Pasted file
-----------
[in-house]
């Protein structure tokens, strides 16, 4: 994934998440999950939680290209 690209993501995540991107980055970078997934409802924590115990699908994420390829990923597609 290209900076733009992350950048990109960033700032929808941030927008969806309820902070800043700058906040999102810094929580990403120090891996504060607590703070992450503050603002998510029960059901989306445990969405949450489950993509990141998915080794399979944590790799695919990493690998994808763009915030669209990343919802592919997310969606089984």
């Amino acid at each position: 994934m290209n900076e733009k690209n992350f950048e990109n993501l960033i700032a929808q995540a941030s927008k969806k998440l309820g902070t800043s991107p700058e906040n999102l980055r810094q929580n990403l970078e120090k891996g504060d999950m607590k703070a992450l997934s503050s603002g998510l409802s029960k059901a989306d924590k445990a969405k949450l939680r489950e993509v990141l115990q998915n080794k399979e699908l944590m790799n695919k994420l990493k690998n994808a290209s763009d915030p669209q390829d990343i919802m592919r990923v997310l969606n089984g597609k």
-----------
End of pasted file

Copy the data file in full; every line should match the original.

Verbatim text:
[in-house]
């Protein structure tokens, strides 16, 4: 994934998440999950939680290209 690209993501995540991107980055970078997934409802924590115990699908994420390829990923597609 290209900076733009992350950048990109960033700032929808941030927008969806309820902070800043700058906040999102810094929580990403120090891996504060607590703070992450503050603002998510029960059901989306445990969405949450489950993509990141998915080794399979944590790799695919990493690998994808763009915030669209990343919802592919997310969606089984």
């Amino acid at each position: 994934m290209n900076e733009k690209n992350f950048e990109n993501l960033i700032a929808q995540a941030s927008k969806k998440l309820g902070t800043s991107p700058e906040n999102l980055r810094q929580n990403l970078e120090k891996g504060d999950m607590k703070a992450l997934s503050s603002g998510l409802s029960k059901a989306d924590k445990a969405k949450l939680r489950e993509v990141l115990q998915n080794k399979e699908l944590m790799n695919k994420l990493k690998n994808a290209s763009d915030p669209q390829d990343i919802m592919r990923v997310l969606n089984g597609k």